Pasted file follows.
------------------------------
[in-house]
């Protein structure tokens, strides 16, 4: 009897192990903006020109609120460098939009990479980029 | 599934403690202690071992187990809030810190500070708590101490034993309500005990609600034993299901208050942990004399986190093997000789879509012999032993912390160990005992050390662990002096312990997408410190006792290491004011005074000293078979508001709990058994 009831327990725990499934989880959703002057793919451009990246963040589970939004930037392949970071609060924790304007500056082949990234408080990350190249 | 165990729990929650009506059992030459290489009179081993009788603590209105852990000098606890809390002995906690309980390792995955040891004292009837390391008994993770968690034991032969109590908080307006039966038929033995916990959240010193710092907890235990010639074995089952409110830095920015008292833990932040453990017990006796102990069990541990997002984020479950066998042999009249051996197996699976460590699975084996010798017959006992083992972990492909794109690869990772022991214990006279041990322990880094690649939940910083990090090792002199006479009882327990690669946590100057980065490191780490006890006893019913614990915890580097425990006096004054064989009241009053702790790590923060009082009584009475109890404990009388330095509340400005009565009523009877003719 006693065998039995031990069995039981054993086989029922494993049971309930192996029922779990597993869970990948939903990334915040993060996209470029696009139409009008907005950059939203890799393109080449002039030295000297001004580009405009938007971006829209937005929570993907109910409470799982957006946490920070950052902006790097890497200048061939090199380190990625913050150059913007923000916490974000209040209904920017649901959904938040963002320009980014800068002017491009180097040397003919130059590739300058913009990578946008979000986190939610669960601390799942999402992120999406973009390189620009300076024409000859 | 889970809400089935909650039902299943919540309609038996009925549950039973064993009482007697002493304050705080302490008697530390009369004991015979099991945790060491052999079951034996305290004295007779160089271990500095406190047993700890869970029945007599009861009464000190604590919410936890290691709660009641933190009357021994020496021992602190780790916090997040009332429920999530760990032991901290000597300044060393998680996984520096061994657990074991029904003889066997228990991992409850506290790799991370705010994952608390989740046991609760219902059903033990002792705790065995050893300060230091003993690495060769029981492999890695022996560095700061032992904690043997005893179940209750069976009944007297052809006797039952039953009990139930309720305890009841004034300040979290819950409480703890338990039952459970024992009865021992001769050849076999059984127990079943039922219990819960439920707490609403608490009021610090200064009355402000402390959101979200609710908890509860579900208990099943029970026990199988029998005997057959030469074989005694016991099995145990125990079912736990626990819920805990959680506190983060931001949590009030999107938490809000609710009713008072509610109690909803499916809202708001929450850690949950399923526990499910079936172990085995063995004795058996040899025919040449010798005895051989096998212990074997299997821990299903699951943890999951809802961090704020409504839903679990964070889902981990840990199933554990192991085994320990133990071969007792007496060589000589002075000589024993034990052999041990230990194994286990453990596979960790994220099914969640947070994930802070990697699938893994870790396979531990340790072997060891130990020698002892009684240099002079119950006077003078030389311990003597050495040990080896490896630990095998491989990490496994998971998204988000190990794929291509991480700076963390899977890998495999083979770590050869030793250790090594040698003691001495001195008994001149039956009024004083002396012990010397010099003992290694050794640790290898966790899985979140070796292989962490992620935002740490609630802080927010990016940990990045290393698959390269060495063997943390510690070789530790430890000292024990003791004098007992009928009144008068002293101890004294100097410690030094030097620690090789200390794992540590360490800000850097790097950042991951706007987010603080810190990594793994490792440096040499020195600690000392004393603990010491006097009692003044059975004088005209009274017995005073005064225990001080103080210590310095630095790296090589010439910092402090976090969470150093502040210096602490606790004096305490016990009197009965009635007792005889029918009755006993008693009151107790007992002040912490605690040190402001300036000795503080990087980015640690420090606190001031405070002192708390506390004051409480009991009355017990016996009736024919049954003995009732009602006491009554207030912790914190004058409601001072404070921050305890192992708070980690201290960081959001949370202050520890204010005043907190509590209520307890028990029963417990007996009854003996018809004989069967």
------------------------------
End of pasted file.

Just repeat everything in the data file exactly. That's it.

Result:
[in-house]
């Protein structure tokens, strides 16, 4: 009897192990903006020109609120460098939009990479980029 | 599934403690202690071992187990809030810190500070708590101490034993309500005990609600034993299901208050942990004399986190093997000789879509012999032993912390160990005992050390662990002096312990997408410190006792290491004011005074000293078979508001709990058994 009831327990725990499934989880959703002057793919451009990246963040589970939004930037392949970071609060924790304007500056082949990234408080990350190249 | 165990729990929650009506059992030459290489009179081993009788603590209105852990000098606890809390002995906690309980390792995955040891004292009837390391008994993770968690034991032969109590908080307006039966038929033995916990959240010193710092907890235990010639074995089952409110830095920015008292833990932040453990017990006796102990069990541990997002984020479950066998042999009249051996197996699976460590699975084996010798017959006992083992972990492909794109690869990772022991214990006279041990322990880094690649939940910083990090090792002199006479009882327990690669946590100057980065490191780490006890006893019913614990915890580097425990006096004054064989009241009053702790790590923060009082009584009475109890404990009388330095509340400005009565009523009877003719 006693065998039995031990069995039981054993086989029922494993049971309930192996029922779990597993869970990948939903990334915040993060996209470029696009139409009008907005950059939203890799393109080449002039030295000297001004580009405009938007971006829209937005929570993907109910409470799982957006946490920070950052902006790097890497200048061939090199380190990625913050150059913007923000916490974000209040209904920017649901959904938040963002320009980014800068002017491009180097040397003919130059590739300058913009990578946008979000986190939610669960601390799942999402992120999406973009390189620009300076024409000859 | 889970809400089935909650039902299943919540309609038996009925549950039973064993009482007697002493304050705080302490008697530390009369004991015979099991945790060491052999079951034996305290004295007779160089271990500095406190047993700890869970029945007599009861009464000190604590919410936890290691709660009641933190009357021994020496021992602190780790916090997040009332429920999530760990032991901290000597300044060393998680996984520096061994657990074991029904003889066997228990991992409850506290790799991370705010994952608390989740046991609760219902059903033990002792705790065995050893300060230091003993690495060769029981492999890695022996560095700061032992904690043997005893179940209750069976009944007297052809006797039952039953009990139930309720305890009841004034300040979290819950409480703890338990039952459970024992009865021992001769050849076999059984127990079943039922219990819960439920707490609403608490009021610090200064009355402000402390959101979200609710908890509860579900208990099943029970026990199988029998005997057959030469074989005694016991099995145990125990079912736990626990819920805990959680506190983060931001949590009030999107938490809000609710009713008072509610109690909803499916809202708001929450850690949950399923526990499910079936172990085995063995004795058996040899025919040449010798005895051989096998212990074997299997821990299903699951943890999951809802961090704020409504839903679990964070889902981990840990199933554990192991085994320990133990071969007792007496060589000589002075000589024993034990052999041990230990194994286990453990596979960790994220099914969640947070994930802070990697699938893994870790396979531990340790072997060891130990020698002892009684240099002079119950006077003078030389311990003597050495040990080896490896630990095998491989990490496994998971998204988000190990794929291509991480700076963390899977890998495999083979770590050869030793250790090594040698003691001495001195008994001149039956009024004083002396012990010397010099003992290694050794640790290898966790899985979140070796292989962490992620935002740490609630802080927010990016940990990045290393698959390269060495063997943390510690070789530790430890000292024990003791004098007992009928009144008068002293101890004294100097410690030094030097620690090789200390794992540590360490800000850097790097950042991951706007987010603080810190990594793994490792440096040499020195600690000392004393603990010491006097009692003044059975004088005209009274017995005073005064225990001080103080210590310095630095790296090589010439910092402090976090969470150093502040210096602490606790004096305490016990009197009965009635007792005889029918009755006993008693009151107790007992002040912490605690040190402001300036000795503080990087980015640690420090606190001031405070002192708390506390004051409480009991009355017990016996009736024919049954003995009732009602006491009554207030912790914190004058409601001072404070921050305890192992708070980690201290960081959001949370202050520890204010005043907190509590209520307890028990029963417990007996009854003996018809004989069967």